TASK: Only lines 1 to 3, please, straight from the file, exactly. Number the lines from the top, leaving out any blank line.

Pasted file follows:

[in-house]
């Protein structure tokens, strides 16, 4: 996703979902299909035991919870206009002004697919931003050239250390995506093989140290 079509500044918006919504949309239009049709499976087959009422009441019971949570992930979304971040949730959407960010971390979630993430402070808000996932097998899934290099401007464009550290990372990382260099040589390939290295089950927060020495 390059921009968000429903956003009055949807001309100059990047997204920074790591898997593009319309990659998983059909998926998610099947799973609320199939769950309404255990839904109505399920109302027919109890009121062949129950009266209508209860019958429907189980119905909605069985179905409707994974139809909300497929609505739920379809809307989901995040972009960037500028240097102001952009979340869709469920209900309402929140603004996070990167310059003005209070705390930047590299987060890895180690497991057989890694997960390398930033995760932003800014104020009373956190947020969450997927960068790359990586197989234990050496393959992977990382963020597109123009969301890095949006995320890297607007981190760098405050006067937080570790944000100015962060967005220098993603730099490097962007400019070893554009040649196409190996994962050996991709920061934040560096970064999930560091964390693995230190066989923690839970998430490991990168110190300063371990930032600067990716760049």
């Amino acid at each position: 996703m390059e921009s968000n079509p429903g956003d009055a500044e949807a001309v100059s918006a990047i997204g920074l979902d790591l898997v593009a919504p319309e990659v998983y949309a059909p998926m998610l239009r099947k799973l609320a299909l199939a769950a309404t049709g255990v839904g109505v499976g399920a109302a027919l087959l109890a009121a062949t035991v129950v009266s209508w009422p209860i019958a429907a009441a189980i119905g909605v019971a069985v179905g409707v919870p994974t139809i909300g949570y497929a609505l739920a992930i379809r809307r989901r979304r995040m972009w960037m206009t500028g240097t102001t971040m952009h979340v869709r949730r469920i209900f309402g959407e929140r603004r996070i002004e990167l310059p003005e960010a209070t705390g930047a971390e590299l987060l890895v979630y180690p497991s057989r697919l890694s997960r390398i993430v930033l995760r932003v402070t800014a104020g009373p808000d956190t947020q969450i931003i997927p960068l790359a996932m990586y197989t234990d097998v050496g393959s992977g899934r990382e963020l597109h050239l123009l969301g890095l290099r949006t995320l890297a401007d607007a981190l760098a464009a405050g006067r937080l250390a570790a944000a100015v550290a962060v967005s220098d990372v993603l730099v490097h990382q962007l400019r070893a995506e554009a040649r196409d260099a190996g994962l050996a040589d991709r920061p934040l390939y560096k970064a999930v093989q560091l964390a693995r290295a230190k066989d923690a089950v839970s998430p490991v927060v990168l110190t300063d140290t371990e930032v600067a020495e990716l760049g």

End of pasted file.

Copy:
[in-house]
């Protein structure tokens, strides 16, 4: 996703979902299909035991919870206009002004697919931003050239250390995506093989140290 079509500044918006919504949309239009049709499976087959009422009441019971949570992930979304971040949730959407960010971390979630993430402070808000996932097998899934290099401007464009550290990372990382260099040589390939290295089950927060020495 390059921009968000429903956003009055949807001309100059990047997204920074790591898997593009319309990659998983059909998926998610099947799973609320199939769950309404255990839904109505399920109302027919109890009121062949129950009266209508209860019958429907189980119905909605069985179905409707994974139809909300497929609505739920379809809307989901995040972009960037500028240097102001952009979340869709469920209900309402929140603004996070990167310059003005209070705390930047590299987060890895180690497991057989890694997960390398930033995760932003800014104020009373956190947020969450997927960068790359990586197989234990050496393959992977990382963020597109123009969301890095949006995320890297607007981190760098405050006067937080570790944000100015962060967005220098993603730099490097962007400019070893554009040649196409190996994962050996991709920061934040560096970064999930560091964390693995230190066989923690839970998430490991990168110190300063371990930032600067990716760049």
């Amino acid at each position: 996703m390059e921009s968000n079509p429903g956003d009055a500044e949807a001309v100059s918006a990047i997204g920074l979902d790591l898997v593009a919504p319309e990659v998983y949309a059909p998926m998610l239009r099947k799973l609320a299909l199939a769950a309404t049709g255990v839904g109505v499976g399920a109302a027919l087959l109890a009121a062949t035991v129950v009266s209508w009422p209860i019958a429907a009441a189980i119905g909605v019971a069985v179905g409707v919870p994974t139809i909300g949570y497929a609505l739920a992930i379809r809307r989901r979304r995040m972009w960037m206009t500028g240097t102001t971040m952009h979340v869709r949730r469920i209900f309402g959407e929140r603004r996070i002004e990167l310059p003005e960010a209070t705390g930047a971390e590299l987060l890895v979630y180690p497991s057989r697919l890694s997960r390398i993430v930033l995760r932003v402070t800014a104020g009373p808000d956190t947020q969450i931003i997927p960068l790359a996932m990586y197989t234990d097998v050496g393959s992977g899934r990382e963020l597109h050239l123009l969301g890095l290099r949006t995320l890297a401007d607007a981190l760098a464009a405050g006067r937080l250390a570790a944000a100015v550290a962060v967005s220098d990372v993603l730099v490097h990382q962007l400019r070893a995506e554009a040649r196409d260099a190996g994962l050996a040589d991709r920061p934040l390939y560096k970064a999930v093989q560091l964390a693995r290295a230190k066989d923690a089950v839970s998430p490991v927060v990168l110190t300063d140290t371990e930032v600067a020495e990716l760049g």